‘Hey, that’s not Gandhi!’ two of the ladies in our group shrieked in unison. Our tour guide was pointing to a tall statue of a suited-booted gentleman with hair on his head and a book in his hand. How could this be our loin-clothed, bald headed Mahatma? But a closer look at the well chiseled face left us in no doubt. It was Mohandas Karamchand Gandhi indeed. So this was what he looked like before his return to India in 1915! Gandhi had spent 21 years in South Africa practicing as a lawyer. His eviction from the first class compartment of a train at Pietermaritzburg in the KwaZulu-Natal province in 1893 is legendary. Today the Gandhi Square in the heart of Johannesburg gently but firmly introduces the youth of the city to the concept of non-violence.
Winnie Mandela had visited Trivandrum, the capital of Kerala, in 1999 and on that occasion she had made an interesting observation, ‘You are lucky because Gandhi returned to India and you got your freedom first. We had to wait nearly half a century longer. And we had to use violence, whereas you offered a non-violent resistance. Now violence is built into our social fabric and it will take us generations to weed it out.’
Our guide repeatedly warned us to be ever vigilant and not to go out after dark. When we asked him what could happen, he remarked nonchalantly, ‘Nothing serious - only mugging.’ Ignoring his advice, a few of us went to the Lion Park after dark for a night safari. Our hotel arranged a vehicle for us. The driver, Daniel, an immigrant from Zimbabwe, reached us there in thirty minutes. Inside the park, a young lion tamer, Melissa, was our escort. We were barricaded in a van, resembling a huge cage with close-knit iron bars – and warned not to stick our fingers out of the bars.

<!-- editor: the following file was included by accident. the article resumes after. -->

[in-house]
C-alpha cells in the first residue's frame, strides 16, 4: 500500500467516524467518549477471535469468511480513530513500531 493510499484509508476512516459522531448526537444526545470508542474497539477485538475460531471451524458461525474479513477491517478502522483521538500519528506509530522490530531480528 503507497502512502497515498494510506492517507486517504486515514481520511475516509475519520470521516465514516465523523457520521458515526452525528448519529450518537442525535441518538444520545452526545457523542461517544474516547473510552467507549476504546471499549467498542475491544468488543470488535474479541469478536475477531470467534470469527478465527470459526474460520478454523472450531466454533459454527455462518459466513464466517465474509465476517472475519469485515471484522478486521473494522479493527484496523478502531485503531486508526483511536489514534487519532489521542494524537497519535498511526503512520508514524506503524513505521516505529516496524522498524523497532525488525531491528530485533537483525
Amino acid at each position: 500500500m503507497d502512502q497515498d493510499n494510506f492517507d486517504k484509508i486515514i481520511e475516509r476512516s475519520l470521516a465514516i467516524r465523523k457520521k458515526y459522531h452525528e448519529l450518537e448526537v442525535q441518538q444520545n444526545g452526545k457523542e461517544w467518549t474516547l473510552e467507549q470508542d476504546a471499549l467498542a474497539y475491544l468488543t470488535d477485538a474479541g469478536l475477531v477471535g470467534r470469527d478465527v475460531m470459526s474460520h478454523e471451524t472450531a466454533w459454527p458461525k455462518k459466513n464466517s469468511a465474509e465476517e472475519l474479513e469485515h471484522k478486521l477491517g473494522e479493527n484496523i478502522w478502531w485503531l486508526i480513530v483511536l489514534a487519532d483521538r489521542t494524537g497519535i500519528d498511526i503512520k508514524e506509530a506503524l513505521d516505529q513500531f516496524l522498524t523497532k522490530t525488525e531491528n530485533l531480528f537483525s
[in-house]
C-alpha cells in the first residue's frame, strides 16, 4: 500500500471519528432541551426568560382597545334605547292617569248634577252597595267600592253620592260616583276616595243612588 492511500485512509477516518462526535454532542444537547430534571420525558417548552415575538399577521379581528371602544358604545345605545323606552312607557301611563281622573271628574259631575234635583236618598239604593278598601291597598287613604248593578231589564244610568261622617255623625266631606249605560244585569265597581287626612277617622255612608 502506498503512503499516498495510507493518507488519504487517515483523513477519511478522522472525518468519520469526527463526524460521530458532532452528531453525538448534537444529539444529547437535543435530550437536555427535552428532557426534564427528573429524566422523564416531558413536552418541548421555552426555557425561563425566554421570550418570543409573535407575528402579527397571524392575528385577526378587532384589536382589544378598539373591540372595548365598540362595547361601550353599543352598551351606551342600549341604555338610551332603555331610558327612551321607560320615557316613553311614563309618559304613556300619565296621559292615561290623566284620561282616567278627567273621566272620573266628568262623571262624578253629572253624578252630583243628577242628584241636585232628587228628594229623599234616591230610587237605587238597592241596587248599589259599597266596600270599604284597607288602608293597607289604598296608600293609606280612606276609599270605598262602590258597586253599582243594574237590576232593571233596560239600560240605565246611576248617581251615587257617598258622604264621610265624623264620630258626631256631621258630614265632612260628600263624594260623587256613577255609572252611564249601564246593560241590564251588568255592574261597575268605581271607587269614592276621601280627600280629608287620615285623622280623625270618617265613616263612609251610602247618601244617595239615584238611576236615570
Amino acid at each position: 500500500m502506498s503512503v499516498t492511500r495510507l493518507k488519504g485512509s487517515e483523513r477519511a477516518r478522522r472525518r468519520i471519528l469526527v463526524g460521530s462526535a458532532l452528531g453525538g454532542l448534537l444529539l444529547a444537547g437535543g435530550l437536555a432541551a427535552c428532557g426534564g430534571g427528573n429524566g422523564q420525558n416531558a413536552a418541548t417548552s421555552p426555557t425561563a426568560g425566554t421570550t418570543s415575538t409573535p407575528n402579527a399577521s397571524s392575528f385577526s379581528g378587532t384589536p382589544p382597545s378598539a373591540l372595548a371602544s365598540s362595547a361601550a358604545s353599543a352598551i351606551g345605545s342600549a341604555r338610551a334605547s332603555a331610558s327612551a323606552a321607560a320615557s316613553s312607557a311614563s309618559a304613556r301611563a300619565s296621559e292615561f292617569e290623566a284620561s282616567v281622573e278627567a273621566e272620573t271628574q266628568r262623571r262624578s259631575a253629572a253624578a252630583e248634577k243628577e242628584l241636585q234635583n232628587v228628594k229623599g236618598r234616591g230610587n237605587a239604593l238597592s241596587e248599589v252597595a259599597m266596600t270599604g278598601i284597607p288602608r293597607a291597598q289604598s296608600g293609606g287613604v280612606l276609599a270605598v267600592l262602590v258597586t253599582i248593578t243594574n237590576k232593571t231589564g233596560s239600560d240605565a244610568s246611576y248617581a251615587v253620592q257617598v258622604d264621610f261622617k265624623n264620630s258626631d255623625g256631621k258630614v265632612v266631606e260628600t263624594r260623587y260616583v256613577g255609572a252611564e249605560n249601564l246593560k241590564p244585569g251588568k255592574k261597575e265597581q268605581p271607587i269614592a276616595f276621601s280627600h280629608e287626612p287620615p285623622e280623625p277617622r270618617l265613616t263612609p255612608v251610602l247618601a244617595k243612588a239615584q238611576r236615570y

The first animals we spotted were a pair of cheetah siblings. They stood up when Melissa focused her flashlight on them. The male rolled on his back as if expecting someone to tickle his tummy. The female looked annoyed. We missed the cheetah walk as that happened only in the day time. However, we were lucky enough to play with the lion cubs. The moment I stepped into the enclosure one of the mischievous ones took an instant liking to my brightly colored outfit and gave me a sharp nip in an unmentionable place. He went on to scratch my calves and knees, before Melissa gently pried him away from me.
A white lion cub was out of bounds though. Maybe he was too precious to be touched. I peered at him though the wire mesh, and he looked me in the eye, full of curiosity. White lions are not albinos but the outcome of a recessive gene.
We saw a pack of painted dogs (endangered African wild dogs) that are native to this region. Also in evidence were Burchell’s zebras, grysbok, springbok and kudu. And then there were the lions- the pride of the park. We watched the king of the jungle munching his meaty snack that was chained to a tree stump. Wondered how the park keeper tethered it there without getting mauled himself. A lioness approached with a humble request - which Melissa interpreted as ‘please give me a bite’. But the ‘king’ ignored her. Two juvenile males approached but were chased away too. Another lioness and her cub kept a safe distance. The park reportedly has 80 lions but we only spotted a few. There were many delightful souvenirs on offer - figurines, wild exotic T-shirts, key chains, frig magnets, artifacts.
Jo-burg, South Africa’s largest city, lies roughly three degrees south of the Tropic of Capricorn. It is a city that gold built. Yellow coloured mine dumps are still scattered around. Gold was discovered in 1884 at Witwatersrand and the gold rush began in 1886 with miners of all colours and nationalities converging on this spot in a mad scramble for the yellow metal.
The country has diamonds, platinum, iron and a host of other metals. Not surprisingly the mining industry accounts for a huge chunk of the GDP. Today the Nelson Mandela bridge, the Soweto township and the Apartheid Museum are tourist attractions, and the 732 feet Carlton Centre is perhaps the tallest building in the southern hemisphere. Life in Jo-burg remains rough, tough and uncertain though.